1 Functional Requirements
1.1 User System
1.1.1 After booting the first time the system will allow for the creation of an admin users.
1.1.2 The admin user shall be able to reset other users’s passwords.
...
2 Performance Requirements
2.1 The software shall boot in under 30 seconds.
...

Only leaf nodes (e.g., 1.1.1, 1.1.2, and 2.1) are requirements. Other nodes are used to organize requirements by type (e.g., 1 and 2) and sub-systems (1.1). As the system grows, you may want to introduce additional levels into the tree.

Why does each requirement need a unique ID? 🔗

The requirements will be listed in documents that are submitted to the FDA. The unique ID is needed so that each requirement can be referred to from various other documents (including, possibly, correspondence with the FDA reviewers). Thus, even if a traceability software could remove the need for these identifiers when you are using that software, the document-centric nature of regulatory submissions necessitates that unique identifiers be assigned at some point.

Furthermore, this means that the unique IDs can not be re-used once a document has been reviewed, approved, and added to document control. This is important because you won’t know if there are other outstanding documents that retain links back to the original ID; if you replaced it with a new ID, it would become unclear whether these links should or should not point to the new requirement.

How big should your requirements be? 🔗

They need to be stated in terms that permit the establishment of test criteria and performance of tests to determine whether the test criteria have been met. Thus, it’s usually convenient to split up the requirements into small statements, each of which has its own unique identifier that can be traced to a verification procedure. There is no regulatory reason why you couldn’t include several statements under a single requirement identifier, but doing so will make verification more error-prone.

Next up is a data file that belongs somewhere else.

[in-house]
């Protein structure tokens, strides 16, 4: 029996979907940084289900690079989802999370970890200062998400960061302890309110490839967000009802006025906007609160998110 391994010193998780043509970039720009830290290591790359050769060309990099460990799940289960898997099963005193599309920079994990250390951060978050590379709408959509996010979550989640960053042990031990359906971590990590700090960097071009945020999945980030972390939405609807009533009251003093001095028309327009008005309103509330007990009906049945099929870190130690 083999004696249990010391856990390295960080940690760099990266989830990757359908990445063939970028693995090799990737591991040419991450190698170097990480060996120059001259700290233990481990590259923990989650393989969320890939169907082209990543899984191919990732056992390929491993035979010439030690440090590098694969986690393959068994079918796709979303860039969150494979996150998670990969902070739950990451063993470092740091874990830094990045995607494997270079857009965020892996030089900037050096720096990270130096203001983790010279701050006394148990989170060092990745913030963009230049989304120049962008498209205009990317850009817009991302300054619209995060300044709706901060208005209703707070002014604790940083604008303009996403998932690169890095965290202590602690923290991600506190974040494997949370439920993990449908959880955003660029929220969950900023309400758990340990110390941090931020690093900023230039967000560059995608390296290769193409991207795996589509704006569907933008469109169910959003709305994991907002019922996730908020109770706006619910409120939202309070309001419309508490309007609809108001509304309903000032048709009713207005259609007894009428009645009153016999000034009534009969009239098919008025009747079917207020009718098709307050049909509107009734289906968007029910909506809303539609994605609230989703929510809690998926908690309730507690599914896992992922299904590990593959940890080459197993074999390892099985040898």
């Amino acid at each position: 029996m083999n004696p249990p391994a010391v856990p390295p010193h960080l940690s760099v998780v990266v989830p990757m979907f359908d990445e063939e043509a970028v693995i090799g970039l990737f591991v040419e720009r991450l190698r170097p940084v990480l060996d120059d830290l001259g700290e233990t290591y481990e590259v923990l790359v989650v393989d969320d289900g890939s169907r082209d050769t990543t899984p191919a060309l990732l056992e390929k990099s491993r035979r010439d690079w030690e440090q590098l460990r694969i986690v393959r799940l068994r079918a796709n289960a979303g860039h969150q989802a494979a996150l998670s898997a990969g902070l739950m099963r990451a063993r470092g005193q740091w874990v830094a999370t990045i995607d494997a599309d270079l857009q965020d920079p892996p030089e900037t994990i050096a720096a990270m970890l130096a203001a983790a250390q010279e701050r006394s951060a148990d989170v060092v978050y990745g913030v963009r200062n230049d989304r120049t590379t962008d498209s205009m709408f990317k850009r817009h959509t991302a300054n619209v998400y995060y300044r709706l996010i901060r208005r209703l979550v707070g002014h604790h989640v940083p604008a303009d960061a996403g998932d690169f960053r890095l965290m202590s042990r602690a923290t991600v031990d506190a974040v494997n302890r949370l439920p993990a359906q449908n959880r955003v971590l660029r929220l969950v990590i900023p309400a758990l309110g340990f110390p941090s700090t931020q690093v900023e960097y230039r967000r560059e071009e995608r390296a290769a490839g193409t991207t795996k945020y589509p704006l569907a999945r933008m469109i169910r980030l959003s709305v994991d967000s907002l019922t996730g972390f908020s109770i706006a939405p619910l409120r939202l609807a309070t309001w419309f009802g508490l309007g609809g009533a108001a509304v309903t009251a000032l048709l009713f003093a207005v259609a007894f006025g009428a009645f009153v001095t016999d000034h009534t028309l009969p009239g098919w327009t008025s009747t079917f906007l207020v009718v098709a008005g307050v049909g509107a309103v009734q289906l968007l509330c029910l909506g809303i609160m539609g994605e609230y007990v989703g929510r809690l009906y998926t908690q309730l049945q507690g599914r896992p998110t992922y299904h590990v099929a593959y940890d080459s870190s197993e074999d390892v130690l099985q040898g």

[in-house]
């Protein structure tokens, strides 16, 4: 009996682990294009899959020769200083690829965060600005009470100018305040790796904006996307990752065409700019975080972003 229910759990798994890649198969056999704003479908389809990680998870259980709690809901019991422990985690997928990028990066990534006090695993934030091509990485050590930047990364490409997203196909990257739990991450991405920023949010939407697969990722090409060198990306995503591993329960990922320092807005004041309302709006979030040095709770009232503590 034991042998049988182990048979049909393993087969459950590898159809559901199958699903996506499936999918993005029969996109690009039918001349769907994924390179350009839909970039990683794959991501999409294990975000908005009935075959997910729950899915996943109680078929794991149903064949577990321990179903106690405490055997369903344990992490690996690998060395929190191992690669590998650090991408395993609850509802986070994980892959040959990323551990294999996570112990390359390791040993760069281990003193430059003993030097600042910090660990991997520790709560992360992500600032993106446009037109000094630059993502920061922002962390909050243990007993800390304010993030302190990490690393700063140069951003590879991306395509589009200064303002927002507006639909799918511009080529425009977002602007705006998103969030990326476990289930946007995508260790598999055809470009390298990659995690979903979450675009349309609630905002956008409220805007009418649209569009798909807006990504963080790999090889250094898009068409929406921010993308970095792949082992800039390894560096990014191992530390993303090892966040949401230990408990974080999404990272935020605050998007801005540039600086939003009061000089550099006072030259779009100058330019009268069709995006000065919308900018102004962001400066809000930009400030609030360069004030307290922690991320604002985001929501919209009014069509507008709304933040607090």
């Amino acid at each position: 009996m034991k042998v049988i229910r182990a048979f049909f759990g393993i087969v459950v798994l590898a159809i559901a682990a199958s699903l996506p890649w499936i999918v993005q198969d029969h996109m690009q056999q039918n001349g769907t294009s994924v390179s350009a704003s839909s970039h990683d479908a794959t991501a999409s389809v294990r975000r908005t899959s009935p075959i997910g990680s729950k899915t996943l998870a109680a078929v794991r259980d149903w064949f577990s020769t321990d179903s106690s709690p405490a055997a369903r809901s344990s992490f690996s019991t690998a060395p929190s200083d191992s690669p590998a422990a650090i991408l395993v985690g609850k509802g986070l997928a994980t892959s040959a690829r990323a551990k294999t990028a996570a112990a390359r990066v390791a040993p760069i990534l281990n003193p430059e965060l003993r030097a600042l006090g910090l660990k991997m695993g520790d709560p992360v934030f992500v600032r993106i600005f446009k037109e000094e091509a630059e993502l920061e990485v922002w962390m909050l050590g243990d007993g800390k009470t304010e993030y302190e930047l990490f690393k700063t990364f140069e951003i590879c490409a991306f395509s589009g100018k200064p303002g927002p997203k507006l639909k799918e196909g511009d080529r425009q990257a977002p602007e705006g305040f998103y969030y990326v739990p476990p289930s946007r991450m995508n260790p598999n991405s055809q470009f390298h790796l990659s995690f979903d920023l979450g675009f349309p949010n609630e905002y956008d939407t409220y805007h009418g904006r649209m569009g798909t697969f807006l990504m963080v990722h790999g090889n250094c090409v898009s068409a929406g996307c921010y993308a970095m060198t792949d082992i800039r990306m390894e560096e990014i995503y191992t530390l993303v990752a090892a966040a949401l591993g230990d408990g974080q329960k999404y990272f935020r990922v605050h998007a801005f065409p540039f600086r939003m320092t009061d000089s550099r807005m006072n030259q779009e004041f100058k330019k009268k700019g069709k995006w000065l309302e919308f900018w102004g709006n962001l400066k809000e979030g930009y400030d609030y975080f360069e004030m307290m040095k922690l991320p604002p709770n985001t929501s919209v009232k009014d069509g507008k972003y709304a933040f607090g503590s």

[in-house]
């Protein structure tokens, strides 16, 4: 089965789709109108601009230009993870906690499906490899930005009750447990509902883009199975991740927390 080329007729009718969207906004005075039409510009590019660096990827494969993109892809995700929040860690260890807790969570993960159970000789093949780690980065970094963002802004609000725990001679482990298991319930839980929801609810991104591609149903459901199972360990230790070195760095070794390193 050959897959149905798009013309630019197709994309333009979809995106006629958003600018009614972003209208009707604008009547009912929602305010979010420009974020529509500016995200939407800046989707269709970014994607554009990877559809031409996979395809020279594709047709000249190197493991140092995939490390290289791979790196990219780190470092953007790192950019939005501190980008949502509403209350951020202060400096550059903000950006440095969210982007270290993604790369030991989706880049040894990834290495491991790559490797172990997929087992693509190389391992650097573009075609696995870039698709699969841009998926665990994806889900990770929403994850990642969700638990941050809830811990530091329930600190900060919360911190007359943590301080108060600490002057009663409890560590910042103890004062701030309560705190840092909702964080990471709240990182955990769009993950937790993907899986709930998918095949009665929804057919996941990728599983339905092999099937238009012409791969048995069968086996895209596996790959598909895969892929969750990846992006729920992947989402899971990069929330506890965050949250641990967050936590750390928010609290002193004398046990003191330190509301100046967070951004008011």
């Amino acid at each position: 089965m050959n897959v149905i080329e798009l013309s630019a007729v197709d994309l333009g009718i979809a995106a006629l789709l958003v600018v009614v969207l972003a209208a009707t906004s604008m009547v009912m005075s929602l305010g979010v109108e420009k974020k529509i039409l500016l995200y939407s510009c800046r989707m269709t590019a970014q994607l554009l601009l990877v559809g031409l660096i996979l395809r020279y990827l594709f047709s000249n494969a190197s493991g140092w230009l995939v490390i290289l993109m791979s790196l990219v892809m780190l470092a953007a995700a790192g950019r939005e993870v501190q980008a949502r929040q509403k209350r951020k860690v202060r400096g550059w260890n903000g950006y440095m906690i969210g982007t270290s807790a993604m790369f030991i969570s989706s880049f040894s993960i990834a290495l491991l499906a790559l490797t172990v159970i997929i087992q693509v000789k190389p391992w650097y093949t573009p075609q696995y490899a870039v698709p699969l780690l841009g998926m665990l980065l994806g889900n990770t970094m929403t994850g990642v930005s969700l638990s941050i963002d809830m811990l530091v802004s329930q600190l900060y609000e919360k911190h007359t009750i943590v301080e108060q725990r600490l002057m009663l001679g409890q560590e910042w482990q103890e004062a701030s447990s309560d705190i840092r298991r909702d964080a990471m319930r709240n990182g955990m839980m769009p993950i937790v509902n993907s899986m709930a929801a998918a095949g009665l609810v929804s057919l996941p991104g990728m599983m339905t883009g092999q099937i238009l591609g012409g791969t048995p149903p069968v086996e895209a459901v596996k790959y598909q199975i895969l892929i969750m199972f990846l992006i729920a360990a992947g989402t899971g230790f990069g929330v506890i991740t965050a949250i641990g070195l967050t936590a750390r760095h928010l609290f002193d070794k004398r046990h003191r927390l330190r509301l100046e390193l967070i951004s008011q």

For example, if you have one big requirement, say REQ-10, and it has 15 statements within it, how will you know that all 15 statements have been verified? You’ll need to check that your verification procedure covers all 15 of them. If you had split out REQ-10 into REQ-10.1, REQ-10.2, … , REQ-10.15, your traceability table would ensure your verification procedure is comprehensive.

One advantage of big requirements is that it simplifies managing the requirement IDs.

Why is it important to trace software requirements to user needs? 🔗

User needs are general statements of, well, what your users need! Conventionally they are noun-phrases that start with with the word “To”. E.g., “To understand how the device arrived at its recommendation”. Unlike requirements, user needs should be written in language that would be understandable to the user groups they trace back to. User needs are kind of similar to marketing claims in this sense. If you can’t express a user need in language that would make sense to the user group, then it may actually be a requirement. You can get back to the user need by asking “why” this is a requirement. Usually the why question will take you up a level of abstraction so that you can then identify the generic user need that that requirement is meeting.

Tracing user needs to requirements can not only help you identify undocumented requirements, but also undocumented user needs.

As you write requirements, you may realize that some user needs are actually better placed with the requirements. Typically there are more requirements than there are user needs.

Can I use GitHub Issues (or Jira Issues, etc.) as requirements? 🔗